21 April 2019
Chinese Premier Li Keqiang meets college students and young job seekers in Hebei. Photo:
Chinese Premier Li Keqiang meets college students and young job seekers in Hebei. Photo:

Why China jobless figures are out of whack

For the past 13-odd years, China’s official unemployment statistics have been at 4 percent to 4.3 percent, leading to profound skepticism.

In a recent speech in Shenzhen, economist Steven Cheung put a big question mark on the data and suggested authorities stop announcing the statistics once and for all.

Beijing attaches more significance to the unemployment rate than gross domestic product growth as job creation determines social stability and the continuity of ruling party.

GDP growth has been waning, with last year’s rate dropping to half of the 2007 peak of 14.2 percent. But the annual unemployment rate has remained largely unchanged from 2007 to 2014.

Common sense tells us that the unemployment rate is more volatile than GDP growth or per capita GDP growth.

A Bank of England study of more than 20 members of the Organization for Economic Cooperation and Development (OECD) shows that in the past 30 years, the unemployment rate has been more volatile than the GDP growth rate.

The figure ranges from 3.6 times in Germany to 19.8 times in Switzerland.

In China, the ratio is 0.04 times, far less than that of Germany, the most economically stable OECD country.

If the Chinese economy was centrally planned and run by the government — as it used to be before reform and opening up —  a stable and ultra-low unemployment rate would be guaranteed.

But now, since state-owned enterprises employ less than one-third of the nation’s labor force, we have reason to believe that related statistics have been grossly embellished.

One more thing: China has been reporting mostly figures in urban areas since it started announcing annual unemployment rates.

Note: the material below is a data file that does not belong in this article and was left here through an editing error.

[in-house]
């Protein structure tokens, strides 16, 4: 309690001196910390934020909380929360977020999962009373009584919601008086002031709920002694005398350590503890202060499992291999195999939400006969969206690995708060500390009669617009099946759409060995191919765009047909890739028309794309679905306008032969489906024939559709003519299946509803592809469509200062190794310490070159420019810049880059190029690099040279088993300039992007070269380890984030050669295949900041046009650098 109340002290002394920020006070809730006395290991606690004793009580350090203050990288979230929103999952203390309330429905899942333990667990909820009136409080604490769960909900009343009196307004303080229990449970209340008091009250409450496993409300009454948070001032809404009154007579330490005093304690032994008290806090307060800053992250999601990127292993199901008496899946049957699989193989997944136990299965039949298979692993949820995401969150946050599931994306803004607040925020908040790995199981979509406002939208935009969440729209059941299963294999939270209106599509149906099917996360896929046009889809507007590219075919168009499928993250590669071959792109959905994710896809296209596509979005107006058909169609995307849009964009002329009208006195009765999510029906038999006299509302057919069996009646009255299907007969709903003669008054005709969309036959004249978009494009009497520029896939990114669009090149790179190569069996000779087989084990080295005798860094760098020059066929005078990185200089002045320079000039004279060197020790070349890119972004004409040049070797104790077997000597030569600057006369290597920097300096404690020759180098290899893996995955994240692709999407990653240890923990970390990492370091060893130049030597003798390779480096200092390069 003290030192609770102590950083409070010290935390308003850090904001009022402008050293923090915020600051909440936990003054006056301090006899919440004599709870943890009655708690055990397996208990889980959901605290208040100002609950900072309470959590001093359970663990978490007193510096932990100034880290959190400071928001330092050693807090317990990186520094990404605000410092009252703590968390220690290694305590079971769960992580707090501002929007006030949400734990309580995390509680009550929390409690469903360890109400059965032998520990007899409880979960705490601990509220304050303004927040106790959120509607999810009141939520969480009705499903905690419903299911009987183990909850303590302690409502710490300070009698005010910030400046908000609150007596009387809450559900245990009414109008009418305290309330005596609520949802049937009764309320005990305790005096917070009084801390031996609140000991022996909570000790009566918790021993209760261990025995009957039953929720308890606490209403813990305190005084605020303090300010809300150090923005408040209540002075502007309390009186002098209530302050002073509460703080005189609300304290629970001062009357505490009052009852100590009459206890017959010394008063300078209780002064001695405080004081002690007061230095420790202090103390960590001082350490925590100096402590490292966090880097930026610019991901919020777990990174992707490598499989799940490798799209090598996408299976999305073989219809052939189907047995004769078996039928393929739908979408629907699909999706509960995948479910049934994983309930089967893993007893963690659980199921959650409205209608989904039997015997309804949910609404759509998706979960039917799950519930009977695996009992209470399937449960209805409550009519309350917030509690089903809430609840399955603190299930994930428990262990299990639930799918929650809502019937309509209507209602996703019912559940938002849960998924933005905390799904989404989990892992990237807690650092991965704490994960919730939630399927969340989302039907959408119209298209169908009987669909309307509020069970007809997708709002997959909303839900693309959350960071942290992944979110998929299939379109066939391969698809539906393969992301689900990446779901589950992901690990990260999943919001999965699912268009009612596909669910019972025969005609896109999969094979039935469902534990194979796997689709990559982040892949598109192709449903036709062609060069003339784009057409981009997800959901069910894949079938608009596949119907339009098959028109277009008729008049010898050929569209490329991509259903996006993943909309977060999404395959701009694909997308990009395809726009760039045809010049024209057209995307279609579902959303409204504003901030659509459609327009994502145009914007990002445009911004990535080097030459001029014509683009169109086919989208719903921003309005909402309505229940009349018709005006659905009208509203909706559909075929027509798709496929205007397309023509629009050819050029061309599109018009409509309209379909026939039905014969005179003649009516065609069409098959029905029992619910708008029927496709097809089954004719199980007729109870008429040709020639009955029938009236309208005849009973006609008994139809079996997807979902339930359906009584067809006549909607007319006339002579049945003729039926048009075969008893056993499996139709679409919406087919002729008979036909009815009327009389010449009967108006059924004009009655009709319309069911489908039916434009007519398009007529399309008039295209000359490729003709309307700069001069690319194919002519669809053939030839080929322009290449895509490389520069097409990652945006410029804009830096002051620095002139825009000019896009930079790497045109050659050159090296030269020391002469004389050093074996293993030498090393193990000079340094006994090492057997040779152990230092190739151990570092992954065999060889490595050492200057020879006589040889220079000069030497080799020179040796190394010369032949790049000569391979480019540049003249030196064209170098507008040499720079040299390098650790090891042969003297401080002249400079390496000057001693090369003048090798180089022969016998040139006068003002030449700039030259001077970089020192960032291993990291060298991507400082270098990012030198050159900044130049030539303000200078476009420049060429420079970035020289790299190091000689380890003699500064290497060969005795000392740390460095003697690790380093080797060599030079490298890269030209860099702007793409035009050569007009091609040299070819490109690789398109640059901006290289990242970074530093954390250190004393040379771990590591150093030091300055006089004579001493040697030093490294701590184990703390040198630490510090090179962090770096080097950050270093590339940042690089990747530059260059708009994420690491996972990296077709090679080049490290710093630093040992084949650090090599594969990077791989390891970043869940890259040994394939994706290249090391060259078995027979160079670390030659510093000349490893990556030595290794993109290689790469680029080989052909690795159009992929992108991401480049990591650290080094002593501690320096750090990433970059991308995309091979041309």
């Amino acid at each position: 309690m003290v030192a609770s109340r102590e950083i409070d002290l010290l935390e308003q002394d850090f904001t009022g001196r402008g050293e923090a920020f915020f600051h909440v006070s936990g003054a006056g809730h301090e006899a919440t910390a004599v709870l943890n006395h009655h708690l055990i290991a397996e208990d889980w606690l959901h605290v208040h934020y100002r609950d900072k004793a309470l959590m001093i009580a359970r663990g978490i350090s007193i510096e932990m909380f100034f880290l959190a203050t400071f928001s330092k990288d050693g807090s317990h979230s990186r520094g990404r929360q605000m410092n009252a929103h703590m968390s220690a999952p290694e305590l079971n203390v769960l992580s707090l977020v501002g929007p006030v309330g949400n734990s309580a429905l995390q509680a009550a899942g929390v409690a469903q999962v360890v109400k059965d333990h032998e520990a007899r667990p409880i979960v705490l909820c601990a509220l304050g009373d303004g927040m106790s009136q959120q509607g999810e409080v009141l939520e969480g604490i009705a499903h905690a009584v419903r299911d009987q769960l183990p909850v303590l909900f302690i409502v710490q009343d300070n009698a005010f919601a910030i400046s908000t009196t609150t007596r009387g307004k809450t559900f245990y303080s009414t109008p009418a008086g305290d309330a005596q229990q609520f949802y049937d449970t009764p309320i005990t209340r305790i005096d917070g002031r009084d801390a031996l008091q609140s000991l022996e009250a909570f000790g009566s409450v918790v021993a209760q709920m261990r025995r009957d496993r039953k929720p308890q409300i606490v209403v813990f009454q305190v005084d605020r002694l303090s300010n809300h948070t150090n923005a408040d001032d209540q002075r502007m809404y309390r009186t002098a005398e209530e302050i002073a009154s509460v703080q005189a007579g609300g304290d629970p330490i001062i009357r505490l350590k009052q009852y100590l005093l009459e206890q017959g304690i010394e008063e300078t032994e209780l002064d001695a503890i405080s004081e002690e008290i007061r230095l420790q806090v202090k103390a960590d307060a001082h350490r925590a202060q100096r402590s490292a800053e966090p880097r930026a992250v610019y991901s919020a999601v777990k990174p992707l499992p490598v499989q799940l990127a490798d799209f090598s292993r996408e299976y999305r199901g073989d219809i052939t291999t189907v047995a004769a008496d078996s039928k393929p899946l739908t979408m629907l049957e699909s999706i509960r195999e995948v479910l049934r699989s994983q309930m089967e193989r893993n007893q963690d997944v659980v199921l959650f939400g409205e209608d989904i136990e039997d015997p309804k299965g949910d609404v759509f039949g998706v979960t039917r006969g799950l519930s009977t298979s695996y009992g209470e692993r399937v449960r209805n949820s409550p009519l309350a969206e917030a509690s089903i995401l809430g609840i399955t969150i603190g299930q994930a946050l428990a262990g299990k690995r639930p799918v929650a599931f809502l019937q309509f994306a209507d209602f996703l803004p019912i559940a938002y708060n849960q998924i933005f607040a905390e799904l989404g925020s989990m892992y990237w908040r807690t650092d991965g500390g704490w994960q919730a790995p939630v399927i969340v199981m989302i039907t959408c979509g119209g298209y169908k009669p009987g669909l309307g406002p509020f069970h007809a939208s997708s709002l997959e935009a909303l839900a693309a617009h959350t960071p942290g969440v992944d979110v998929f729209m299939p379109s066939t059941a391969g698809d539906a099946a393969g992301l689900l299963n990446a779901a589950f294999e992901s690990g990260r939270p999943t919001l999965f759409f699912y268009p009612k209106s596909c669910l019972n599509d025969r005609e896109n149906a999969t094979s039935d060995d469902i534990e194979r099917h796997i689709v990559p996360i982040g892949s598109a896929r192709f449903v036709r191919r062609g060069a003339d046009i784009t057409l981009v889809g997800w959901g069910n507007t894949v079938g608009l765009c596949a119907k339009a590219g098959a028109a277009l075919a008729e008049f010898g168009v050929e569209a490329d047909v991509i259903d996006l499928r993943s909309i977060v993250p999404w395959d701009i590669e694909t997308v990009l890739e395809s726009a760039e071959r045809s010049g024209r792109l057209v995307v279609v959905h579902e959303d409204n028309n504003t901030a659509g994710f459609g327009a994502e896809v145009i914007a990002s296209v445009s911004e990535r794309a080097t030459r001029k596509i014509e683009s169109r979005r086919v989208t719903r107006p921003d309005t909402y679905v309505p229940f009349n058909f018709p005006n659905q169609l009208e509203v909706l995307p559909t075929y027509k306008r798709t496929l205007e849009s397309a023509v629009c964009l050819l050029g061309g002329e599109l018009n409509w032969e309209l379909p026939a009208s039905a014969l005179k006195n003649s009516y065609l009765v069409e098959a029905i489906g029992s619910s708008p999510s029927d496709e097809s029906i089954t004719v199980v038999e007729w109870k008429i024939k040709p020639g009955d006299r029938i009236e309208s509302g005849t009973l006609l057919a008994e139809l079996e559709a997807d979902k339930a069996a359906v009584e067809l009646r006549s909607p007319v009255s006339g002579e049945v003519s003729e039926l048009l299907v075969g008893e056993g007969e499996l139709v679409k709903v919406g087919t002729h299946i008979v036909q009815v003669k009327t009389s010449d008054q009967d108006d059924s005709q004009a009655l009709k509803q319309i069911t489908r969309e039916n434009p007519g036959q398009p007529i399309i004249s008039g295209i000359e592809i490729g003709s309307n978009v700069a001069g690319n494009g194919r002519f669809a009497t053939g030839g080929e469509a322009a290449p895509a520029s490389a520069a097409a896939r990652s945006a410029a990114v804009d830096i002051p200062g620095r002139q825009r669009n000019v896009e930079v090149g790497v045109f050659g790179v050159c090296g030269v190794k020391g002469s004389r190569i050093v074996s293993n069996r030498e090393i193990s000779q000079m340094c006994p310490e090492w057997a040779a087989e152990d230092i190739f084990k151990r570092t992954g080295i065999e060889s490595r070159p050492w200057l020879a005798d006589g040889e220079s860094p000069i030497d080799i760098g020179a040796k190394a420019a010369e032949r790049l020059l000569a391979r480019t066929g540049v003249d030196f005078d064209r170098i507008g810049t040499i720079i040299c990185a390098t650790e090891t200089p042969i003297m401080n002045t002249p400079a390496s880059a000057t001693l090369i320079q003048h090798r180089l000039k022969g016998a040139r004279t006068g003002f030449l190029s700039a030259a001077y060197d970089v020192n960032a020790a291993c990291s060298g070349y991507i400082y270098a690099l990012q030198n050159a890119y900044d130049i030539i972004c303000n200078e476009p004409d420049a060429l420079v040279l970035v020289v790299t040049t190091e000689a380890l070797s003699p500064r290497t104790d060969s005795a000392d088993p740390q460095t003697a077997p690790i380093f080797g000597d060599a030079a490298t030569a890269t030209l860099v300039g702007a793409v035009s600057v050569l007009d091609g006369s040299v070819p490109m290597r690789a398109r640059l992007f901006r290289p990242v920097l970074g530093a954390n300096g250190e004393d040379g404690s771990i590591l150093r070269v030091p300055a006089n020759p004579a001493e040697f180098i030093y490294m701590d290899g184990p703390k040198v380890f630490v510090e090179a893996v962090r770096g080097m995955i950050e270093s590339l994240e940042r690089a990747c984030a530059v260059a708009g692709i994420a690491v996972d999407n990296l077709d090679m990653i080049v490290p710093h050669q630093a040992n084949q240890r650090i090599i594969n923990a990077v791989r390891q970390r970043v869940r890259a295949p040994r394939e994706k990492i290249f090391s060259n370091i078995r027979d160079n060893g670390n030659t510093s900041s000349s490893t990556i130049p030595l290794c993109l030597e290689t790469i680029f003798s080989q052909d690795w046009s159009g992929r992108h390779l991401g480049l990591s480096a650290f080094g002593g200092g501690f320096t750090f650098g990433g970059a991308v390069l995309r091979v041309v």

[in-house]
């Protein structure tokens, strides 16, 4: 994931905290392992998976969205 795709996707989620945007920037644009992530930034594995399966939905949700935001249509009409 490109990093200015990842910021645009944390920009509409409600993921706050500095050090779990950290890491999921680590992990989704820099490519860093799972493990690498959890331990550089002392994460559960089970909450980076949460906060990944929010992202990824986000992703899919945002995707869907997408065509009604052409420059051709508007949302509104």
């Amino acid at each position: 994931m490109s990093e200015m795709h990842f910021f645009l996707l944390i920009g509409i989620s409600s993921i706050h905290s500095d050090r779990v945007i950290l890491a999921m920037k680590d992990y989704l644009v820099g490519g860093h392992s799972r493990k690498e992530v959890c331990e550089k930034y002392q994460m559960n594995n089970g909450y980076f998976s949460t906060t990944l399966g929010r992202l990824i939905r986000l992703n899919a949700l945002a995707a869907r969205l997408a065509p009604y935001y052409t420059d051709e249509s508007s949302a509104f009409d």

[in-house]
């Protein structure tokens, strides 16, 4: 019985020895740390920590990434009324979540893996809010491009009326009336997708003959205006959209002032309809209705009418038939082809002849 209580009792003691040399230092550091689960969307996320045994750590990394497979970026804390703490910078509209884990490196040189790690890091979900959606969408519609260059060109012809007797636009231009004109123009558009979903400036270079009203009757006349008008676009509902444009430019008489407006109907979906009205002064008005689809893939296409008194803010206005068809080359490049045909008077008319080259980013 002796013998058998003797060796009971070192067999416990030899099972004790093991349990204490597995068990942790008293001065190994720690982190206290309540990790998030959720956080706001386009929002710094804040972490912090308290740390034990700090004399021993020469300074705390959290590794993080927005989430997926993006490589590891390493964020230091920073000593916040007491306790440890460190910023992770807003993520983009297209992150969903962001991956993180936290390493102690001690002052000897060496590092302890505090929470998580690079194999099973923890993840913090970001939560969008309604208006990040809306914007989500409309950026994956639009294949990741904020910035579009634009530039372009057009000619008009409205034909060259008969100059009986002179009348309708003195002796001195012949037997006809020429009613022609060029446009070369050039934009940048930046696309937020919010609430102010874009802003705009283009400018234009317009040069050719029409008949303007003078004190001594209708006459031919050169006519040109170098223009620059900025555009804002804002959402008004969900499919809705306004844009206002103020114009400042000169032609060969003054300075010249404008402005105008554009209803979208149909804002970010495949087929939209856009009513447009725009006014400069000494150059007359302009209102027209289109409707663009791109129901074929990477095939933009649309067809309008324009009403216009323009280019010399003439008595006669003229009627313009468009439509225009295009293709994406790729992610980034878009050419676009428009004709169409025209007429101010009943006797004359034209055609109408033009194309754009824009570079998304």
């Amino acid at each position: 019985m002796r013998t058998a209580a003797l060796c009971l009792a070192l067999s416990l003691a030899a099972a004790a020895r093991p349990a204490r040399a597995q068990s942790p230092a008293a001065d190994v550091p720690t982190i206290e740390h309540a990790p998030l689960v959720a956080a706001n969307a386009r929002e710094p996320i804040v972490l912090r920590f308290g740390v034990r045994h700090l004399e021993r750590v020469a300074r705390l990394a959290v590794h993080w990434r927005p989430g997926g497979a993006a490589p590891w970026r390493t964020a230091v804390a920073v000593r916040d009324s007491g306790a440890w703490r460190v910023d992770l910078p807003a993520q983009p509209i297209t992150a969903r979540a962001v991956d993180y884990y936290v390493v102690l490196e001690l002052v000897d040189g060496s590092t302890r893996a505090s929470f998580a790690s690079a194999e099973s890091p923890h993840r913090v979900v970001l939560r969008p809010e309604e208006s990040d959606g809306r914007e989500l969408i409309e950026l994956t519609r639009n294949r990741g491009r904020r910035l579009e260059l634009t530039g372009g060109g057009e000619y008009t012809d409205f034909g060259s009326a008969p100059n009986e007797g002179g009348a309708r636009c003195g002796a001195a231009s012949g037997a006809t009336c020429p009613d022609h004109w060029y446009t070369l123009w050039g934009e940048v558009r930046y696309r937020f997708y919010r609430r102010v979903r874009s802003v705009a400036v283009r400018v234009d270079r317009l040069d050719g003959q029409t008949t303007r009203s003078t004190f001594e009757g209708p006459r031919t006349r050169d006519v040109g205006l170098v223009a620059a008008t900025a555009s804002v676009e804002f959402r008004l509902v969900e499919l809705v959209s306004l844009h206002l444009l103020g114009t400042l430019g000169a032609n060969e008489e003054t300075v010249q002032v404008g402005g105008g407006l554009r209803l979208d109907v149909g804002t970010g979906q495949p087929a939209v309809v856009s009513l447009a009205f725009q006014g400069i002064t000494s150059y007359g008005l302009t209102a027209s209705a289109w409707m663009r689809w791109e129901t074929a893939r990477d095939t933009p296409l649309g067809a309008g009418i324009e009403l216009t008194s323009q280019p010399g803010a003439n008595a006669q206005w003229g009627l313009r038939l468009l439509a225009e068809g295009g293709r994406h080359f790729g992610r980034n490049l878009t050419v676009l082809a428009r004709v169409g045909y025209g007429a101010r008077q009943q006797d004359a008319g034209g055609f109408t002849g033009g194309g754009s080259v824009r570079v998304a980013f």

Assuming the figures are true, they do not give the full picture.

China’s social security assistance program is far from being an institutional and systematic framework. Thus, a lot of jobless people don’t bother to apply for government assistance.

Also, rural unemployment has been out of sight.

A 2014 report from the Chinese Academy of Social Sciences estimated that unemployment rate among college graduates from rural areas could be as high as 30.5 percent.

Chinese Premier Li Keqiang has reportedly asked the National Statistics Bureau to use active surveys to gauge unemployment rather than wait for the jobless to report.

Last year’s 5.1 percent jobless rate was a record high but it did not include rural unemployment.

China’s labor force is shrinking due to an aging population. Unemployment has become an increasingly pressing issue as the economy continues to lose traction.

The government plans to create 10 million new jobs this year, five million short of the target. It seems that the shortfall in job creation can only be filled when older employees reach retirement age and leave the workforce.

Human Resources and Social Security Minister Yin Weimin told the National People’s Congress last week that the increase in the employed population in the first two months was a significant slowdown from last year.

Given the economic fundamentals, it looks unlikely the unemployment rate will remain at 5.1 percent. For comparison, the United States has a jobless rate of 5.5 percent, according to reports.

This article appeared in the Hong Kong Economic Journal on March 12.

Translation by Frank Chen

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College graduates flock to a job fair on a rainy day in Beijing. China plans to create 10 million new jobs this year, five million short of the target. Photo:

Former full-time member of the Hong Kong Government’s Central Policy Unit, former editor-in-chief of the Hong Kong Economic Journal

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